The operators have such an association in HAC. They lobby the government with vigor and effect. Their website presents their views on F&DT. Their position is skewed in favor of the operator. How considerate of them to allow a pilot to sleep during the day if he cannot get enough of it at night. How considerate of them to allow a pilot 10 hours a day to sleep and contemplate rest, meals and personal hygiene. Ten hours is enough to contemplate these activities but that’s about it. Thirteen hours is more like it. A 35 day tour of duty followed by 7 days off results in 5 times as much time spent at work than with the family. This is wrong. A 14 day tour of duty followed by 14 days off is about right.

 

“The only rock I know that stays steady, the only institution I know that works is the family."

Lee Iacocca

Good Luck with this one Fred! To expect such a drastic change in the regulations is unrealistic. The CARs have been around for 16 years and TC is still trying to figure out when a pilot should start and finish logging Flight Time.

 

Does anyone find it a little odd that all this time is spent discussing new Flight Time Limits and Duty Time Limits, when it's obvious that pilots still don't clearly understand the basic principle of how to log Flight Time in the first place?

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I fly in Australia during the fire season there. What you've stated Mr. Lewis are the basic regs. There are exceptions for fire work as well as aerial application. In these two types of operations the limitations you stated aren't correct. A little more research prior to a grandstand type of statement would be nice.

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What I should add, to clarify my point, is that in Australia, fire operations, ag work (spraying) and mustering have limitations that are higher than the basic for say someone flying an aircraft for traffic or news reporting. So, like here in Canada, the flight and duty limitations have been altered for operational convenience as well as, I'm sure, financial reasons. The result is that 3 of the operations that generally entail a heavier workload have been given dispensation to increase the pilots work period.

 

If we are to look to other countries for guidance as to how we should structure our own rules and regs, then we had better look at the mindset behind the decision making.

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Fred it is pretty clear that the vast majority of pilots or engineers don't want to form an association or union. It is a subject that keeps coming up, thats the bottom line whether it is right or wrong.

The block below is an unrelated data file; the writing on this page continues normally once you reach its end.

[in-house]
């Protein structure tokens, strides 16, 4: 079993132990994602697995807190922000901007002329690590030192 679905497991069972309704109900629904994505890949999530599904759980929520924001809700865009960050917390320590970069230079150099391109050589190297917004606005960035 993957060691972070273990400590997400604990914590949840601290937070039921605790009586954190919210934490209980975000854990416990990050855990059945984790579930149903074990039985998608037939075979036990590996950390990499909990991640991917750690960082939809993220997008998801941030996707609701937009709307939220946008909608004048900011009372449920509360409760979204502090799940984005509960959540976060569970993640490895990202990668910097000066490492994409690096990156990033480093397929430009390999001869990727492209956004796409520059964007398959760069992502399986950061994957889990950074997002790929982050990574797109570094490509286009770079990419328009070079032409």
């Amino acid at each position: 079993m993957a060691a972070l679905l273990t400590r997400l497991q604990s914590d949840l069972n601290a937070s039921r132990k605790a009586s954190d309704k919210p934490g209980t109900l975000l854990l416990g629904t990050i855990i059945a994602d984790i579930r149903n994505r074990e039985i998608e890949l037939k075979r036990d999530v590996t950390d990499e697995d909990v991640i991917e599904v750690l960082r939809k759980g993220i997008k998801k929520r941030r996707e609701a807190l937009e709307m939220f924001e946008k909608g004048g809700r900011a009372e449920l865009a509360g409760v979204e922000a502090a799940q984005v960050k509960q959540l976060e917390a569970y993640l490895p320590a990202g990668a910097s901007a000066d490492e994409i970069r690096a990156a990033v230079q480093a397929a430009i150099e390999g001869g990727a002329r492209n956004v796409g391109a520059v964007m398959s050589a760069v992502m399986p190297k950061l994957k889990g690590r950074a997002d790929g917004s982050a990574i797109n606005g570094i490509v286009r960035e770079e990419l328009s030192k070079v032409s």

A lot of guys work summer fire or winter heli skii contracts and have a short period of time to make enough money to survive between contracts.

 

From what I see in the field a lot if pilots don't even adhere to the 14 hour duty days. I wonder if they know that their insurance becomes null and void if something goes sideways?

 

So we will continue to live with the status quo for many years to come, unless by some miracle we can all start to band together for the betterment of the profession. I am not holding breath......

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I would love to work a 14/14 shift, flying the bush operations that I presently fly. BUT I make 50% of my cash by the the hour. Yes I get mins, but I have to show up. I've worked within and to the letter of the F&DT regs as set forth in CAR's for the last 13 years, most of it with the same operator. I have learned to use them to my advantage. If I make 150 hours...Well Yeah! for me (and my wife). If I don't, well that's what my salary is for. I also chose to live at a base, which means that when times are slow, I can spend a great deal of my tour sitting at home.

 

For us (myself, wife, and company) it is give and take. To restrict my ability to work will cause me more stress than anything else. And I honestly can't see industry paying more to switch out pilots every 7 days, not to mention the costs of hiring more staff to accomodate those regulations. If you want an 11 hour duty day that would mean that almost every machine on fires in Northern AB would have to be double crewed for June and July...and if it isn't flying 13 hours a day, well whats the point?

 

Like I said, for me it is a case of give and take. As with any job, I do indeed get screwed but if it was all roses I'd be running a flower shop. And to be honest if I'm really that tired all I have to do as PIC is make a phone call and say "Hey! It's coming on 30 days and the OT is great but I want to go home". There is something about being "well rested" somewhere in our Ops book for that. Maybe there are Operators out there that will try to tell me when I'm tired, but I don't work for one.

 

Like I said, the present regs as set out can be abused. They can also be judiciously used to your own benefit. You are after all the PIC and as such only you can determine whether or not you are tired, where your duty day starts/ends, and ultimately whether or not you and yours are happy with your present situation.

 

The best example is this...30 day contract 4-6 hours a day out of my own home. Start at 0800. Down at 1700. 150 hours! Happened last year. Another one coming up. And you want me to give up 3 months salary because why? I can't remember feeling any better after that shift LOL! I've also sat along time twiddling my thumbs, but during the last week of my shift suddenly blast off 60 hours. Give and take and interpretation are great tools when using the present regs as is.

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A little more research before a grandstand type statement would be nice. If we are to look to other countries for guidance as to how we should structure our own rules and regs, then we had better look at the mindset behind the decision making.

 

Totally agree. Some of your points have merit Fred but your opening points are weak and appear to be the foundation of your argument.